I would recommend that you create a README.md file in the package directory so that developers have some online documentation when referring to the repository in GitHub. In 10.15 we are planning to create a README.md file automatically whenever a package is created. You will still need to add some content to the file though, we aren’t magicians!
So let’s go version control our previous package, in this scenario you will need to register with Github beforehand if you aren’t already. Don’t worry it’s free, no credit card required. You will also need to install the git client on the same machine Git Client Downloads.
Once registered it is very easy to create a repository in GitHub, simply click on the repositories tab and then click on the green “New” button. I would recommend naming the repository with the same name as your package, this will ensure that you can later clone it to any server without any additional steps other than the git clone. It can be either public or private, although if you want to make it private you will need a developer access token, which I will describe below. Don’t add any additional resources to the git, we will do that in the local webMethods environment.
Once created you will see something like below.
It very kindly provides us with the necessary commands to run in our local environment so that we can sync our code with the repository, albeit we will want to make a few changes, see below. However, first you need to navigate to the directory where your package is; If using webMethods Service Designer it will be as below where <APP_HOME> is the folder where you installed service designer.
$ cd <APP_HOME>/wmServiceDesigner/IntegrationServer/packages
Enter the following line only if you haven’t already create a README.md
$ echo "# JcPackageA" >> README.md
Create a git ignore file if you don’t want backup files to be uploaded
$ echo .bak > .gitignore
Required on macOS
$ echo .DS_Store >> .gitignore
Create local repo and add all files to it
$ git init $ git add .
Make your first commit and link it to the remote repository
$ git commit -m "first commit" $ git branch -M main $ git remote add origin https://github.com/johnpcarter/JcPackageA.git
This is the command which push your local code to the remote repository
$ git push -u origin main
A private repository you will prompt you for your user id and credentials. Do not enter your git password here, it will no longer be accepted. Instead you need to generate a “Personal Access Token” in GitHub. Click on your avatar in the top right hand corner and from the pull down menu select “settings”, then choose “Developer settings”, followed by “Personal Access Tokens”. Click on “generate token”, enter your password when prompted. You will need to name your token and set the access level.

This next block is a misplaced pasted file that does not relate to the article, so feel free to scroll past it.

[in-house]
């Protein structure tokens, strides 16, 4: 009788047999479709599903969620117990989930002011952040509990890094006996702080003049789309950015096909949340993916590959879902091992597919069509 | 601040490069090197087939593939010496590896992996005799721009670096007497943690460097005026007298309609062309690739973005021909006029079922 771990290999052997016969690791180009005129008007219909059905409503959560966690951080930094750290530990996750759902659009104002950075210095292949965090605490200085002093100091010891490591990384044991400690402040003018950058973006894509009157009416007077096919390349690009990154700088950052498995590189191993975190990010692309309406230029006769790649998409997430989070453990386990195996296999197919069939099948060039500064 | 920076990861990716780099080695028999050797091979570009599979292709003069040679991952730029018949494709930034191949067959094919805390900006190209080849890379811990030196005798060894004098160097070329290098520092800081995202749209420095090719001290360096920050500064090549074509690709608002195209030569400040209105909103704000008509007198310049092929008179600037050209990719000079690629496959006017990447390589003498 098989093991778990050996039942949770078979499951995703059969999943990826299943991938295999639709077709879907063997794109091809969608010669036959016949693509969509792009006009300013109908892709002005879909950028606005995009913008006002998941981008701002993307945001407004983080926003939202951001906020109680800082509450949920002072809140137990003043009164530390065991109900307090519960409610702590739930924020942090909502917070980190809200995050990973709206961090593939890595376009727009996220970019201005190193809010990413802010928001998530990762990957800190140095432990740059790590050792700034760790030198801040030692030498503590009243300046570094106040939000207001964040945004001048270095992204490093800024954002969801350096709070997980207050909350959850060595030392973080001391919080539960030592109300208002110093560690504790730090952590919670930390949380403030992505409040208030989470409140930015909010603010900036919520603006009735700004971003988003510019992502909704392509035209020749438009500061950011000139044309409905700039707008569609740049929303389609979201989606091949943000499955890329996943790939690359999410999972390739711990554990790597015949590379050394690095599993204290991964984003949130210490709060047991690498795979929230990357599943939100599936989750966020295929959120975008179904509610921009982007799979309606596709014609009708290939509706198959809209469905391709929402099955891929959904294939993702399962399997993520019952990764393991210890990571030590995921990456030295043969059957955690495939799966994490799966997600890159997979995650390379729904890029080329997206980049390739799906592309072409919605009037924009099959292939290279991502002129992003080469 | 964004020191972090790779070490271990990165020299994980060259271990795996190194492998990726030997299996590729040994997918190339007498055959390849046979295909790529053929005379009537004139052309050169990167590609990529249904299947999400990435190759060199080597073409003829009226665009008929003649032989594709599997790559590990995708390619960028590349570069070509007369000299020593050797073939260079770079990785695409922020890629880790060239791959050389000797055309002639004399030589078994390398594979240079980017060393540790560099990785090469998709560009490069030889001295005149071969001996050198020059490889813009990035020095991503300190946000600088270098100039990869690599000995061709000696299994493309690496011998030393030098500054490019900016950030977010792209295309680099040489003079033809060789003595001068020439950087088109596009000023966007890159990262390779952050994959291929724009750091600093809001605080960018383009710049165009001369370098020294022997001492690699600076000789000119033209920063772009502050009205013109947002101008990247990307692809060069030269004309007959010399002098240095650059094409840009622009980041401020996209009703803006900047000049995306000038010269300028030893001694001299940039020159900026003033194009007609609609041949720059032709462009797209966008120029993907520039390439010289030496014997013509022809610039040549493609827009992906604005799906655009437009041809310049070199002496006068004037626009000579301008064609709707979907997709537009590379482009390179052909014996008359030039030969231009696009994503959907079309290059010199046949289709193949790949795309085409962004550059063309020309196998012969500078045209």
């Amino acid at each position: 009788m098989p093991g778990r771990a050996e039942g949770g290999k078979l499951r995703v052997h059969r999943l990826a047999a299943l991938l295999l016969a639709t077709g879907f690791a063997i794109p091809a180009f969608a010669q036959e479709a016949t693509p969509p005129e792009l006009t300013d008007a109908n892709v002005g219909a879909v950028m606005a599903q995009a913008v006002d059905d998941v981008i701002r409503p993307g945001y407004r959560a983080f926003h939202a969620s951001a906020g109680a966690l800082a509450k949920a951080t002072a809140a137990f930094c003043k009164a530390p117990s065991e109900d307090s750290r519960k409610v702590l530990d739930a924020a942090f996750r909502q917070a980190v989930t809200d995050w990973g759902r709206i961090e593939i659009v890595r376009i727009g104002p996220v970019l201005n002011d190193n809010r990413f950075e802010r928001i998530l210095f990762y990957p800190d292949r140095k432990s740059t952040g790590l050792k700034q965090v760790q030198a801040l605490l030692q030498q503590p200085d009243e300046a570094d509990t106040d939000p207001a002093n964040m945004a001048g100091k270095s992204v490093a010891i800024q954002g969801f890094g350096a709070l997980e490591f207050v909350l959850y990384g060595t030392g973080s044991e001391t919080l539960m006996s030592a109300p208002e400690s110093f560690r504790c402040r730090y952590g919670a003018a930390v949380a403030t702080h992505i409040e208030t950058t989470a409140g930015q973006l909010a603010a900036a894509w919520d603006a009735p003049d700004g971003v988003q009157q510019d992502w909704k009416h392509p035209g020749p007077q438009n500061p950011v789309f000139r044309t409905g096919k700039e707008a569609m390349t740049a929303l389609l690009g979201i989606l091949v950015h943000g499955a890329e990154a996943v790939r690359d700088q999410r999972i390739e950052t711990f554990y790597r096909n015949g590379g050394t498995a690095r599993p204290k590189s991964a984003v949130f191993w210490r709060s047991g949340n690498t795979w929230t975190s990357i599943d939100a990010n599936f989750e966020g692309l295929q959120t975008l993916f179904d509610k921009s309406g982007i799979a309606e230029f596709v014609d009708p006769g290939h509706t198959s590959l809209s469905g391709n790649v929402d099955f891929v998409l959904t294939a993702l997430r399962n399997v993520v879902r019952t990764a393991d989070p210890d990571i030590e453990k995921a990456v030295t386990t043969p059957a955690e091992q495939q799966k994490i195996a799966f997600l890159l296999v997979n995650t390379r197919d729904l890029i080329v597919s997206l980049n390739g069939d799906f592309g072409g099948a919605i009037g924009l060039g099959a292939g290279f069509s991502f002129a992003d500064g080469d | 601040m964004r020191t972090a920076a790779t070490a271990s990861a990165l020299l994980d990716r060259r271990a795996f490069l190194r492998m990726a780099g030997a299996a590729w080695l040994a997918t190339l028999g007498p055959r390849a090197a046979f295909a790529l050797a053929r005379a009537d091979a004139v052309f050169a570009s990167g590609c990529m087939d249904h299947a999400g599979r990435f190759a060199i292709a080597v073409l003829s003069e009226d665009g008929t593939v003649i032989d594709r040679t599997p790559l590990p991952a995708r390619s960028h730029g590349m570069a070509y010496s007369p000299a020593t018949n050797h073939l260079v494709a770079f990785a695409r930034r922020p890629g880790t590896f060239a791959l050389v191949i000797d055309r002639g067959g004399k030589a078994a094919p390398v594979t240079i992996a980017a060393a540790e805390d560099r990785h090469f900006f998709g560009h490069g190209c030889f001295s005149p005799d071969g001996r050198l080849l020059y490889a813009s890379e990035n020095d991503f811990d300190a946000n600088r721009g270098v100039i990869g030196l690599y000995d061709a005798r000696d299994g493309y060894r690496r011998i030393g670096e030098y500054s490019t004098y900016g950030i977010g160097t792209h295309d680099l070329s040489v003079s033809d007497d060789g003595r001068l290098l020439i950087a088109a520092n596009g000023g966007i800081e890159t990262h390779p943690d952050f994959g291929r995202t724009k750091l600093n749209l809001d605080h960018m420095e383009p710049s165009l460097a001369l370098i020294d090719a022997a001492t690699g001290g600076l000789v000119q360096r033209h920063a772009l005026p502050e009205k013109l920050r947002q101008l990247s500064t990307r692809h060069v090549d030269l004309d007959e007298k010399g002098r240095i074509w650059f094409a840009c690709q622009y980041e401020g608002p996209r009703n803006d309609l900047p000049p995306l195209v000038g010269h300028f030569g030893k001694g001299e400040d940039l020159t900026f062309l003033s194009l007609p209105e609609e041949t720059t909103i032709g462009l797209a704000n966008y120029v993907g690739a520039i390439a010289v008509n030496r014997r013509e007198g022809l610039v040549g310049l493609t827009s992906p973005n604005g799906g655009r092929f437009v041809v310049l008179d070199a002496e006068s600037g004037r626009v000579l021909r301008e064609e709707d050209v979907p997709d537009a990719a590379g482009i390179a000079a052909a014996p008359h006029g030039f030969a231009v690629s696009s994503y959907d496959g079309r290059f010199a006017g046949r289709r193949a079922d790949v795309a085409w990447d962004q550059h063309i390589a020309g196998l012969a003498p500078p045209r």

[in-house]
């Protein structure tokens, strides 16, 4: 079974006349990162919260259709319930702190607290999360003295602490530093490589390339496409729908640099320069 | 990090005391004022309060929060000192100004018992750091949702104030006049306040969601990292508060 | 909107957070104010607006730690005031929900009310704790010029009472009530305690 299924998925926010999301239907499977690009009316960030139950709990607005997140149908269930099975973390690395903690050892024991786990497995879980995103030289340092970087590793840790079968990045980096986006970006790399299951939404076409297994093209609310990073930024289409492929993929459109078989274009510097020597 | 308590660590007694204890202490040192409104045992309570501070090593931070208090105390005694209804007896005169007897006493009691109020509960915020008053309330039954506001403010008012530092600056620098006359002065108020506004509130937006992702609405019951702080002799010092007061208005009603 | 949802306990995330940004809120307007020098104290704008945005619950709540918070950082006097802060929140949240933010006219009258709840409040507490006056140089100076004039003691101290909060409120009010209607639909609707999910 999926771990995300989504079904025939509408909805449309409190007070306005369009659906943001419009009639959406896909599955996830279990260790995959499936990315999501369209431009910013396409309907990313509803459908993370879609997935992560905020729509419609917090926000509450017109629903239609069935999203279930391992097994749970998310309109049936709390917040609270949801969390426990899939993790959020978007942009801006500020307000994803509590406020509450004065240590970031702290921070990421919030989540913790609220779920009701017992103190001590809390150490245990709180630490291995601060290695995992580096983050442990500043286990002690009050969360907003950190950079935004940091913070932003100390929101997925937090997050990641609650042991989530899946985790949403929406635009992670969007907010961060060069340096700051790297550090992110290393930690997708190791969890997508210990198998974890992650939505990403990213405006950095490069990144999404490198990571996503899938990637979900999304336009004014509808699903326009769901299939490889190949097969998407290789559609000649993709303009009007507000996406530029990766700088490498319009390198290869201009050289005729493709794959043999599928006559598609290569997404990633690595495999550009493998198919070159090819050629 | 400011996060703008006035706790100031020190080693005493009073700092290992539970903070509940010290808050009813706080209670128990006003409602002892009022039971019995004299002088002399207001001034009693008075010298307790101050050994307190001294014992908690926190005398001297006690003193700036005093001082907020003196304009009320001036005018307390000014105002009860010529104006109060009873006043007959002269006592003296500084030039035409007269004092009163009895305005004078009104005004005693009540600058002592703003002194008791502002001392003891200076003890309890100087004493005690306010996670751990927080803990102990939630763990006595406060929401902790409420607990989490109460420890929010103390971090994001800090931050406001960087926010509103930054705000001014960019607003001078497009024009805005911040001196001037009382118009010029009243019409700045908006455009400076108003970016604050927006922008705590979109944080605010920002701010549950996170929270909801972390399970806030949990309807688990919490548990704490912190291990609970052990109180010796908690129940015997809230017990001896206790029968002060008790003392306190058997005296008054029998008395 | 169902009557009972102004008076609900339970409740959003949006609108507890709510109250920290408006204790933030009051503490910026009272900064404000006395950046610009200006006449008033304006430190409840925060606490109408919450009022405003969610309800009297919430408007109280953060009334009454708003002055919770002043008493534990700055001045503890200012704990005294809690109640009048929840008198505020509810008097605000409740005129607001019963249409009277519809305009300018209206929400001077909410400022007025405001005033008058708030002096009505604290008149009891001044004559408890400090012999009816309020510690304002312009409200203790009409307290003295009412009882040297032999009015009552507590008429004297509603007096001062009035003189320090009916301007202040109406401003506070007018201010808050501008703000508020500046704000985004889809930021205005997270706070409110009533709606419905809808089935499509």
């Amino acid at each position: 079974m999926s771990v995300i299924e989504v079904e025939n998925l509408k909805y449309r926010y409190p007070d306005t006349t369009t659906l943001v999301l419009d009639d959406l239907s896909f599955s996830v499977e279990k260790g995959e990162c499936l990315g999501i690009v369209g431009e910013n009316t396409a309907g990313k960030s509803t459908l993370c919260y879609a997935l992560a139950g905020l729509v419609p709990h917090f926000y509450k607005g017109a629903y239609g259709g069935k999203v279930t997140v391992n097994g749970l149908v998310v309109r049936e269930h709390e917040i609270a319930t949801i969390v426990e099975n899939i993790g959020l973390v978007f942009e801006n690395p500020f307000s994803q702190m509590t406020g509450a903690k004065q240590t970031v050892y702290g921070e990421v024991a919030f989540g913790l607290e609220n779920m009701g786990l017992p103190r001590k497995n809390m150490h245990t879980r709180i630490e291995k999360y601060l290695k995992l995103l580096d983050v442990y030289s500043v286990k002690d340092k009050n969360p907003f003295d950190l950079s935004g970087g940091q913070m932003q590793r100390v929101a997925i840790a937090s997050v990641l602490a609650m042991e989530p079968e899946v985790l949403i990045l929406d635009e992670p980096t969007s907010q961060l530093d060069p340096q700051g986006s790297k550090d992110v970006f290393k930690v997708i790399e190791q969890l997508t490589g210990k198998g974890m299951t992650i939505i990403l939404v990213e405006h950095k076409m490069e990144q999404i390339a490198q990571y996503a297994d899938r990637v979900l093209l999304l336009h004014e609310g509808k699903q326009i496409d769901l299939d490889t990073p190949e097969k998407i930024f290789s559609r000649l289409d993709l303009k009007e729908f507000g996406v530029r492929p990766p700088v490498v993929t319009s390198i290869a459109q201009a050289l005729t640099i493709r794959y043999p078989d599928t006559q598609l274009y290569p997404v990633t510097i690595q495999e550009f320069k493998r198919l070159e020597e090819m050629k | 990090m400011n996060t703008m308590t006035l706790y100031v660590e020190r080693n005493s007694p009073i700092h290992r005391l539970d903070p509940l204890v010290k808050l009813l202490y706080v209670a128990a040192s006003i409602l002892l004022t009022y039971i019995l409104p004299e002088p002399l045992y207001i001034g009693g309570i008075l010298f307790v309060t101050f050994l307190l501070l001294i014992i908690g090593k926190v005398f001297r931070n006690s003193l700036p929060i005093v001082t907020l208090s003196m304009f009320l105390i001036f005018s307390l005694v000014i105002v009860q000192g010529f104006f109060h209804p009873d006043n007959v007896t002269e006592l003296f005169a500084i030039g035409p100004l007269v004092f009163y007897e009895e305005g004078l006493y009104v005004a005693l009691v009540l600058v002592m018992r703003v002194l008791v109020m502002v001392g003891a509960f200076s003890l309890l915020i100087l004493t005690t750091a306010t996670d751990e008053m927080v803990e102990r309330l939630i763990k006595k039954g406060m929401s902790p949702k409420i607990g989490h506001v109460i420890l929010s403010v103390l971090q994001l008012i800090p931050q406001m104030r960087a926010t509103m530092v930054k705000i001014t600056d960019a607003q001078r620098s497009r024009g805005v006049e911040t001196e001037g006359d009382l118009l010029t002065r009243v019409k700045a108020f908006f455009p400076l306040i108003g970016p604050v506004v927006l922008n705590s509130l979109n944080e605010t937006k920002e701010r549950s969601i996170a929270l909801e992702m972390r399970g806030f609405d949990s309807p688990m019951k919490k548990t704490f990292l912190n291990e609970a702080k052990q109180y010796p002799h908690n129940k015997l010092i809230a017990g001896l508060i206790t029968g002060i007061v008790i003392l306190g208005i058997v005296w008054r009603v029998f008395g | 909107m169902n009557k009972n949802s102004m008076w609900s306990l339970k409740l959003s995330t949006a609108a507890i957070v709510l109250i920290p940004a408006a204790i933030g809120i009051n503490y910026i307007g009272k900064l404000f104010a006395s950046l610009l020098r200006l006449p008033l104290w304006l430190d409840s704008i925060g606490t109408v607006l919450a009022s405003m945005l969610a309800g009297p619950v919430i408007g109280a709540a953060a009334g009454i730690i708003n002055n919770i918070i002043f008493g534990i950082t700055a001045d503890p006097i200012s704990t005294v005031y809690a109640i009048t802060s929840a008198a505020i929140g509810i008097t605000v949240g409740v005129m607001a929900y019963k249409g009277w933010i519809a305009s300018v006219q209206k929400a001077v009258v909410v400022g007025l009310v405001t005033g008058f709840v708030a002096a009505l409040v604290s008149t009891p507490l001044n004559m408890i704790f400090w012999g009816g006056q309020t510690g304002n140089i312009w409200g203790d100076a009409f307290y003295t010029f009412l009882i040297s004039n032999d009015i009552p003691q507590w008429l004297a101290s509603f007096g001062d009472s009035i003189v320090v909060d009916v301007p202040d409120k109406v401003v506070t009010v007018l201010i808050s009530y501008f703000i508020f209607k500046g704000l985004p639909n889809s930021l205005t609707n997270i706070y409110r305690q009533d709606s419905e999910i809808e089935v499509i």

You need only select the first choice ‘repo’. Then scroll to the bottom and click the green button “Generate Token”. Copy the generated token and paste into password prompt. Your local repository is now linked with your GitHub repository. If you refresh the repository page, you will now see something like the following
Thereafter any changes made locally can be synced from the command line using
$ git push
or to pull changes from the repository
$ git pull
Here is a link for a summary of useful git commands.
Not forgetting that you can also use Designer to commit or pull changes from your repository. To do this you need to right click on the package and select “Create local service development project”. It will then prompt you to select the proper git repository. It should be already selected so simply click done, but do check beforehand especially if you have multiple git repositories setup.
Thereafter you can right click on any asset in your package and then via the “Team” menu commit or pull changes.
Personally I’m old school and prefer to use the command line. If you prefer to use Designer, make sure that you update your workspace settings to ensure that the file system is synced automatically, otherwise git changes will not be reflected correctly in Designer.
For more details there is also an online video showing how to you use Designer with a VCS system here
and another tech community article that covers what we have done here using only Designer
Looking at my example above you may be wondering why I allowed the compiled classes to be committed and did not choose to ignore them. Normally we would not want compiled code to be added to our version control. However, it is important to remember that a package is considered a runtime component and should be viable once installed. If you omit the classes then the java services will not be operable and you will will need to use the ‘jcode.sh’ utility to recompile your packages every time you pull the package. Good luck with that, especially as you will need to make sure that all the dependent jars are included in the class path. Instead I recommend that you include the class files and have packages that are ready to execute out of the box.
Check your Designer settings to ensure that .class file are not in the ignore list under VCS(Teams).
You can now start building your own API and micro-services now that you know how to use packages and have downloaded and installed your own development environment. My next tech article will revisit package decomposition and dependencies to ensure that you can easily adapt your platform to different architectural patterns be it the classic monolith or micro services.